[B]ut for the unfairly traded subject ․ imports from China in the U.S. market during the [period of investigation], the domestic industry would have been materially better off both during the housing market collapse and during the developing recovery that followed. On remand, we therefore reaffirm the conclusion that subject imports of [multilayered wood flooring] from China had a significant adverse impact on the domestic industry during the [period of investigation].
Id. at 47. Having established cause-in-fact by identifying the injurious effect of subject imports on the domestic industry using the statutory factors, and then ensuring injury was not caused by factors other than subject imports, the Commission also demonstrated that subject imports were a but-for cause of injury to the domestic industry. See id. The Commission was not then required to conduct an explicit counterfactual test to determine the hypothetical condition of the domestic industry but for the subject imports where the actual data on the record enabled the Commission to conduct a reasonable causation analysis.
Furthermore, Appellants point to no support for their proposition that the Commission can only satisfy the “by reason of” language in the statute by conducting a counterfactual analysis. Appellants' Br. 34–35. Indeed, in Bratsk, this court noted “the Commission uses different methodologies in determining whether the domestic injury was ‘by reason of’ the [less-than-fair-value] imports,” and “the antidumping statute ‘on its face compels no [ ] uniform methodology, and we are not persuaded that we should create one, even were we so empowered.’ “ Bratsk, 444 F.3d at 1373 n. 3 (quoting U.S. Steel Grp. v. United States, 96 F.3d 1352, 1362 (Fed.Cir.1996)).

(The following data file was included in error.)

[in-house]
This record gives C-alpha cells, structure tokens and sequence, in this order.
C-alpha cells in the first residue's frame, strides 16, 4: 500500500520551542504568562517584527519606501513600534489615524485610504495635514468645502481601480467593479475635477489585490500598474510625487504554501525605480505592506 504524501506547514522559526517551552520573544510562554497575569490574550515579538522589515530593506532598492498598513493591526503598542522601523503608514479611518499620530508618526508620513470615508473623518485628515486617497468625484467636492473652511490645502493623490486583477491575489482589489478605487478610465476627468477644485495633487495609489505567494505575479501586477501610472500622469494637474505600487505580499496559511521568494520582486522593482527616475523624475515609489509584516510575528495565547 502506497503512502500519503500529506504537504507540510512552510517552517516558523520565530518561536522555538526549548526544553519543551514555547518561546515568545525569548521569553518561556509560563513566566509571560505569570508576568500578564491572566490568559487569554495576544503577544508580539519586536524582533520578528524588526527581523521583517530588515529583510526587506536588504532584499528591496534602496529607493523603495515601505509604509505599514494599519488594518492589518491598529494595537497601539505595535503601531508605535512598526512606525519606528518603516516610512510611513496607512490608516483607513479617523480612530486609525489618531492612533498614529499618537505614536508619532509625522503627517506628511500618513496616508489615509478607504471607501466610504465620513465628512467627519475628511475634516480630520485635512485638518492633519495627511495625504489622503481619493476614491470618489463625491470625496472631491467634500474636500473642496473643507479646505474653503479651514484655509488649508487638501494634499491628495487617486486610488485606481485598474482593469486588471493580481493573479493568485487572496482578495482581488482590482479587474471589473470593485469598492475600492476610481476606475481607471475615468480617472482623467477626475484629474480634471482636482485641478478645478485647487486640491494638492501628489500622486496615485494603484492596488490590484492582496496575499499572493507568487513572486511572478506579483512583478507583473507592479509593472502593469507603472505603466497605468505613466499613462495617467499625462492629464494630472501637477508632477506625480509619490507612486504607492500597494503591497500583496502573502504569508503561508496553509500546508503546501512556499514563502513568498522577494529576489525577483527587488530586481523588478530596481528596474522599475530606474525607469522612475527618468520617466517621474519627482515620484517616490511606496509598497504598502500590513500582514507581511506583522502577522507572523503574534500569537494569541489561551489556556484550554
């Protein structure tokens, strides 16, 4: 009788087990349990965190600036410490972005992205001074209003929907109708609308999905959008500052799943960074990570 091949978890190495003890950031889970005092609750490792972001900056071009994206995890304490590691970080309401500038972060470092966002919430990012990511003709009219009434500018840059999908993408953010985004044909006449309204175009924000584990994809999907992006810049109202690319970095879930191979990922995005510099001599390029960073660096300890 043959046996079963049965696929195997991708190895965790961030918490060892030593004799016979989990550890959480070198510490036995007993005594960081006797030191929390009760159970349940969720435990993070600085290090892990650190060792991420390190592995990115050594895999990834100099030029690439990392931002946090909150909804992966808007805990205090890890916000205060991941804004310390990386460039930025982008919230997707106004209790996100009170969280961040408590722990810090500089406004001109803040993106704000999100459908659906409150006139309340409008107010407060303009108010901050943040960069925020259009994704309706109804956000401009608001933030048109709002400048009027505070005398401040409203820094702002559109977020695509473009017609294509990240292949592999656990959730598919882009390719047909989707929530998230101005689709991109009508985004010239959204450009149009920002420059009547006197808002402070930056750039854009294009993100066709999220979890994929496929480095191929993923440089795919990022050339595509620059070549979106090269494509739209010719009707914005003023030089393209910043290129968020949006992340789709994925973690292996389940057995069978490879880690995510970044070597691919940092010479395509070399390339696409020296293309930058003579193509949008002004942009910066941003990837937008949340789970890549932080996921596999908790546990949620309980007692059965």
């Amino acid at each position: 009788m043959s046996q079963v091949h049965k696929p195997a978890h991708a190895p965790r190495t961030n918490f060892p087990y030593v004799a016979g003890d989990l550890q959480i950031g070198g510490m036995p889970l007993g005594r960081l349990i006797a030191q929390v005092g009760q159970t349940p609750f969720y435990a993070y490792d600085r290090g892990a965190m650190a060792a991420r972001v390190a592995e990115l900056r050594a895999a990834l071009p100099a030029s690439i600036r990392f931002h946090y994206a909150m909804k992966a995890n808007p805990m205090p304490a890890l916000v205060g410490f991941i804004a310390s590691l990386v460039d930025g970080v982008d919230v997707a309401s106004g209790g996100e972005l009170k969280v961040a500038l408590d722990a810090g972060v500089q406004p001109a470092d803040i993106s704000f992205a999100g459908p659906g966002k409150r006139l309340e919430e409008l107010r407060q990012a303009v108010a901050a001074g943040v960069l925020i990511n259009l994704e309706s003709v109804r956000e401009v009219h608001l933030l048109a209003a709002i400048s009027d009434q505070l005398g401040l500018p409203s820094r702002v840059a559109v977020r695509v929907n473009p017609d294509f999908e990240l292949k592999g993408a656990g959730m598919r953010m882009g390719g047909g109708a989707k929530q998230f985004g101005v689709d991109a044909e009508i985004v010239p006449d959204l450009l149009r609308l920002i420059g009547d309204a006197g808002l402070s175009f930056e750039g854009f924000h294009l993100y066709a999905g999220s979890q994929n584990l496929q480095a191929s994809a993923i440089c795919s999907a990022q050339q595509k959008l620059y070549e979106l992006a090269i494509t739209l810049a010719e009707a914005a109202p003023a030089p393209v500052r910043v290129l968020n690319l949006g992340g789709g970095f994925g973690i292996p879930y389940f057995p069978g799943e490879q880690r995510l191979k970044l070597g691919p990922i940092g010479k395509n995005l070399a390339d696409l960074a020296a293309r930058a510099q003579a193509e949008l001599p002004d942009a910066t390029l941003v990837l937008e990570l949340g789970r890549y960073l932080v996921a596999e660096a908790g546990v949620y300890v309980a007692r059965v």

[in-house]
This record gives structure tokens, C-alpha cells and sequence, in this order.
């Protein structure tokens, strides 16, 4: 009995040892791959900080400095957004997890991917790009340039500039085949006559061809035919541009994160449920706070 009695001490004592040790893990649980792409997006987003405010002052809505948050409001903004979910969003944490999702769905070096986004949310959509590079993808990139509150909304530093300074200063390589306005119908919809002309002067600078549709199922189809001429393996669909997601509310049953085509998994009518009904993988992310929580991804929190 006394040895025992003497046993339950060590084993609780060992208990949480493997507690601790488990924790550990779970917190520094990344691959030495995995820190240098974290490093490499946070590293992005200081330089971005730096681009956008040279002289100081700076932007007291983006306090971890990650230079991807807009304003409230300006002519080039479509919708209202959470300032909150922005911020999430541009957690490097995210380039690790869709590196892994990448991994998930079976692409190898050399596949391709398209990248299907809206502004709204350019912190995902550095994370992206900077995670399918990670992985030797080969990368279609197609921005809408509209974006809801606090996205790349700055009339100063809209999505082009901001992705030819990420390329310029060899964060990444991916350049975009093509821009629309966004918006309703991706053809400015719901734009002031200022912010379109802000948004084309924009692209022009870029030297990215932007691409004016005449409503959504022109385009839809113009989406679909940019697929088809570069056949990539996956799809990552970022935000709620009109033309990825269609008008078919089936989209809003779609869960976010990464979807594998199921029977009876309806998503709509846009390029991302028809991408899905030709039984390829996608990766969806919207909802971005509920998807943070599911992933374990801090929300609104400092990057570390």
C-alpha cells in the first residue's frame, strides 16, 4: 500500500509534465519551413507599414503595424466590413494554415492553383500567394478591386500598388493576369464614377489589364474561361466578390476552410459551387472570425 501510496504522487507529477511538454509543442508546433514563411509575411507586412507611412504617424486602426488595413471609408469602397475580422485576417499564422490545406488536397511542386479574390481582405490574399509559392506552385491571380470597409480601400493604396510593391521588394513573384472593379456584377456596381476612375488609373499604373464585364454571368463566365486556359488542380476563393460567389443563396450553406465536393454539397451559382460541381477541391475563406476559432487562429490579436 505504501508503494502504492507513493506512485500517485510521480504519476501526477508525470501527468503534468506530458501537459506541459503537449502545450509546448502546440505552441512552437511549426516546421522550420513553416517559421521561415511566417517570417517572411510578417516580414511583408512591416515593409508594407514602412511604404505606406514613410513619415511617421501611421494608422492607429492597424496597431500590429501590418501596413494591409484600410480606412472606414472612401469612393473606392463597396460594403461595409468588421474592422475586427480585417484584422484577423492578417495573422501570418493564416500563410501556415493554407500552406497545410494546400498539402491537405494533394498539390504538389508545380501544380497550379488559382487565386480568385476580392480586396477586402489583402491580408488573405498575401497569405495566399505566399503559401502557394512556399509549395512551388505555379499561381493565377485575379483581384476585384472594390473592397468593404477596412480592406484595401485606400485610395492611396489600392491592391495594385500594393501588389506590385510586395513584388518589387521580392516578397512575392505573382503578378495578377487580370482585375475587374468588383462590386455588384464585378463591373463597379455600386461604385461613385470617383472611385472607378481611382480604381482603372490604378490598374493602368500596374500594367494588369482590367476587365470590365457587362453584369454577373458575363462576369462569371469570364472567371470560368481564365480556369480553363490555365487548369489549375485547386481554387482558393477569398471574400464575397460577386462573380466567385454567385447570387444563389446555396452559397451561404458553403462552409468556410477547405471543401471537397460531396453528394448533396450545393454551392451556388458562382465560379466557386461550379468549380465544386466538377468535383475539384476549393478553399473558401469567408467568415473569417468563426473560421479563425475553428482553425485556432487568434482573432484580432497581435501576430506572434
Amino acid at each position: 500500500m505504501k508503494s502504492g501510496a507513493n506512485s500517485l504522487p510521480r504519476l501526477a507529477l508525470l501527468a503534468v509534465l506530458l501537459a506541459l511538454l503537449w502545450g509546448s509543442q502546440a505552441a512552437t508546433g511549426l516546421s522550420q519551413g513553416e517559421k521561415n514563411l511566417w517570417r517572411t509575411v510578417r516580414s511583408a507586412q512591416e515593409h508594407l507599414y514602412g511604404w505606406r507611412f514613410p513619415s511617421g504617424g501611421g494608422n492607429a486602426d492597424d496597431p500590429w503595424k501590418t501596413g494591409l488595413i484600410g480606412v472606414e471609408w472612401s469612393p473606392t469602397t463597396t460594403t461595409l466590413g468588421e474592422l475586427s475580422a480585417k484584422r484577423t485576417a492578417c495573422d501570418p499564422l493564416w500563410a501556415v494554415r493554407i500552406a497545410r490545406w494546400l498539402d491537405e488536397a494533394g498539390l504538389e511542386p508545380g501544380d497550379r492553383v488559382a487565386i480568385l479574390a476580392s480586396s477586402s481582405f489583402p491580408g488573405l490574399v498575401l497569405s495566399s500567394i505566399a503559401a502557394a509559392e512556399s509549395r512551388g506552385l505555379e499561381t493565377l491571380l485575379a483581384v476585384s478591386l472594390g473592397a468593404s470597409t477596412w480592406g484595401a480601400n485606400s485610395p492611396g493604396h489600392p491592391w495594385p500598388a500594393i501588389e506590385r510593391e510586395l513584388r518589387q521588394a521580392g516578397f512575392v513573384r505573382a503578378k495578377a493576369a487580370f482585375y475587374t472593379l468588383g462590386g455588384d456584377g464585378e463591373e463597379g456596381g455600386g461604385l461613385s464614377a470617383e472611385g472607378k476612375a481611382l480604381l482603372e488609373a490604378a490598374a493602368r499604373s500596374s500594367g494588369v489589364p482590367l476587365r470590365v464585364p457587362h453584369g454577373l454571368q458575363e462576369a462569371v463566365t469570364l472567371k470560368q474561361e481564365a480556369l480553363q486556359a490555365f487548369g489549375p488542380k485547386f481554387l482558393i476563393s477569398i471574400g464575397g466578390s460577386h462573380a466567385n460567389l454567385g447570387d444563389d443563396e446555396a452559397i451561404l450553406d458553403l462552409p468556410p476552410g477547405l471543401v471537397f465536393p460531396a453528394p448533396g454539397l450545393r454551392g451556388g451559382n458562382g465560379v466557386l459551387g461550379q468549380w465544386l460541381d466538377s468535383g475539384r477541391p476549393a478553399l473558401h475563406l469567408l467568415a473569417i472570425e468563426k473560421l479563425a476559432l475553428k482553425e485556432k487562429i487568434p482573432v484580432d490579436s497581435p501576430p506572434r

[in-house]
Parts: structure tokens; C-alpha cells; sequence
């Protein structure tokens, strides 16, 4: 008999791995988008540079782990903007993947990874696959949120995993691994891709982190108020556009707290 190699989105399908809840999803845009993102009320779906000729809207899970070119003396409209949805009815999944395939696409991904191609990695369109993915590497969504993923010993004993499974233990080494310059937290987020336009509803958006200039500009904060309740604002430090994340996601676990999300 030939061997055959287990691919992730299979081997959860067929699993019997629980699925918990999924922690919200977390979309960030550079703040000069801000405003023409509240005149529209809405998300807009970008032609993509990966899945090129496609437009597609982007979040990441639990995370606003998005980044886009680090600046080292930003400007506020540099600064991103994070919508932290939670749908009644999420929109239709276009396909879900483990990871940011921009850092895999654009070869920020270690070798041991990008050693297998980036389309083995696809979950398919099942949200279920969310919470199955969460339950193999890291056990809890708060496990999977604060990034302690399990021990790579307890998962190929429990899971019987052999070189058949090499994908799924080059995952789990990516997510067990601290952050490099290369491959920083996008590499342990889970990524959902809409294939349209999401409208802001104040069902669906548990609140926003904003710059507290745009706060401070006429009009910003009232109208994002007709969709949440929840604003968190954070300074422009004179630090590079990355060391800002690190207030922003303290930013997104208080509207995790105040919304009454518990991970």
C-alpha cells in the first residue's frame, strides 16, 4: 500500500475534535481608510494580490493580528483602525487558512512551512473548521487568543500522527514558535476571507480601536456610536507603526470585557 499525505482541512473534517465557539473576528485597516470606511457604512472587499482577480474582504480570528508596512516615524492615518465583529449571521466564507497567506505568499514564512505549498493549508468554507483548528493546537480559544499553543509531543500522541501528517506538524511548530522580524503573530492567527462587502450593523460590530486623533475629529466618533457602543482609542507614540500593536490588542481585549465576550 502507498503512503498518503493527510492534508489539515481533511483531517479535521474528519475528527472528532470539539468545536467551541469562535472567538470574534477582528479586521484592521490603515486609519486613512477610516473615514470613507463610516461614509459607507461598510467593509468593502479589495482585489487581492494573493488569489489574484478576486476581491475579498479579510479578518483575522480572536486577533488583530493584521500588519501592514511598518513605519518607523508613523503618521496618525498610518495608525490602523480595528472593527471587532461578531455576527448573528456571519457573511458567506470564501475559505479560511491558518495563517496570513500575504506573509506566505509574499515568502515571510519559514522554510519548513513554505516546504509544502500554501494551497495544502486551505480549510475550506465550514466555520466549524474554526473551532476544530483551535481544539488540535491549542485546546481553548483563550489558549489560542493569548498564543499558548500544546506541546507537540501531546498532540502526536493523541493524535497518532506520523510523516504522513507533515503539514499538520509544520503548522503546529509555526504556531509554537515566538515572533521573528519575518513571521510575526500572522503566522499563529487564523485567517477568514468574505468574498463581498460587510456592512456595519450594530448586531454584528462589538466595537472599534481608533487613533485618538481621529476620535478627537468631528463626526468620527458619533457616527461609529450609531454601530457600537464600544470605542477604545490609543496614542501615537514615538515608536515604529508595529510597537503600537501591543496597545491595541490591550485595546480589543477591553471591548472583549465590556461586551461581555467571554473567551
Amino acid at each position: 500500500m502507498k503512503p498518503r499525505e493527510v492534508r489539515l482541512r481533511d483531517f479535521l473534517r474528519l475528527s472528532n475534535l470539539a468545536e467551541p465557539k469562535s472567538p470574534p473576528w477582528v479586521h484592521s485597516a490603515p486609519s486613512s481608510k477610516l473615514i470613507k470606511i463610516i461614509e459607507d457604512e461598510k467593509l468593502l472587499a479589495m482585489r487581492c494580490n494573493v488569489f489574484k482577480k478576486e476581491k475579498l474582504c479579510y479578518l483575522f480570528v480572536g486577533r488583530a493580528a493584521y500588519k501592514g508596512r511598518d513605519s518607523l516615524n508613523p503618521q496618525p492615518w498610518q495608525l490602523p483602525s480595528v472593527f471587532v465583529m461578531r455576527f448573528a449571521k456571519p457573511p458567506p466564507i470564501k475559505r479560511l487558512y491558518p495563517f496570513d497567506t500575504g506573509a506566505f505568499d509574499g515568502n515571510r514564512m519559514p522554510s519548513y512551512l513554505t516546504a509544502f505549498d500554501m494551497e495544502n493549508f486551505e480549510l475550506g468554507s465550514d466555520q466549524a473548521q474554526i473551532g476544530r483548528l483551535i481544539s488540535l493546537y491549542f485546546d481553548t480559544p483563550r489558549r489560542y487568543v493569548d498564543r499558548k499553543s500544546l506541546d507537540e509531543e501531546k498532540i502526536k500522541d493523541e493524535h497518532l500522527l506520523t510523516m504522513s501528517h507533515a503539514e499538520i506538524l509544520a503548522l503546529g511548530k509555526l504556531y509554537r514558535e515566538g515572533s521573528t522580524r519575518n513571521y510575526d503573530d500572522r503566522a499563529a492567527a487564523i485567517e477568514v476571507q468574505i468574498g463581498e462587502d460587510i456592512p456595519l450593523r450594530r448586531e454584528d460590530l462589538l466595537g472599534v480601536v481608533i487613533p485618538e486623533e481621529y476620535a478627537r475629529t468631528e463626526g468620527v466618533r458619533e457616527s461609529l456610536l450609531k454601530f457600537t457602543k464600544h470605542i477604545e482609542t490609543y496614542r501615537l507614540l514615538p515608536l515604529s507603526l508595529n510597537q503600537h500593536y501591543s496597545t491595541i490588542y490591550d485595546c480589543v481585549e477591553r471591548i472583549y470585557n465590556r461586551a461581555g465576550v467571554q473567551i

As to Appellants' citations to various tort and criminal law statutes containing the terms “because of” or “by reason of,” which the Supreme Court has stated require but-for causation, Appellants are correct the Commission is required to demonstrate causation under the trade statutes. There is no support, however, for U.S. Importers' assertion that a strict counterfactual analysis is required. As Appellees point out, “where Congress has required a counterfactual analysis by the Commission to satisfy a statutory threshold under the antidumping and countervailing duty law, it has explicitly told the Commission to perform that analysis.” United States' Br. 41–42. This is evident from the Statement of Administrative Action (“SAA”) of the Uruguay Round Agreements Act, which states:
The likelihood of continuation or recurrence of material injury standard is not the same as the standards for material injury and threat of material injury, although it contains some of the same elements. Under the material injury standard, the Commission determines whether there is current material injury by reason of imports of subject merchandise. Under the threat of material injury standard, the Commission decides whether injury is imminent, given the status quo. By comparison, under the likelihood standard, the Commission will engage in a counter-factual analysis: it must decide the likely impact in the reasonably foreseeable future of an important change in the status quo—the revocation or termination of a proceeding and the elimination of its restraining effects on volumes and prices of imports.
SAA, H.R.Rep. No. 103–316, vol. 1, at 883–84 (1994), reprinted in 1994 U.S.C.C.A.N. 4040, 4209. (emphases added).
Furthermore, nowhere in the three related cases relied upon by Appellants—Mittal Steel, Bratsk, and Gerald Metals—did this court rule the “by reason of” standard can only be met by an explicit counterfactual analysis. By contrast, in Mittal Steel this court stated, “[i]n making its determination as to whether the harm to the domestic injury occurred ‘by reason of’ the [less-than-fair-value] imports, the Commission [is] required to ‘examine the relevant data and articulate a satisfactory explanation for its action.’ “ 542 F.3d at 873 (citation omitted). Then, “[i]n reviewing an affirmative injury determination for substantial evidence, this court requires evidence in the record ‘to show that the harm occurred by reason of the [less-than-fair-value] imports, not by reason of a minimal or tangential contribution to material harm caused by [less-than-fair-value] goods.’ “ Id. (quoting Gerald Metals, 132 F.3d at 722).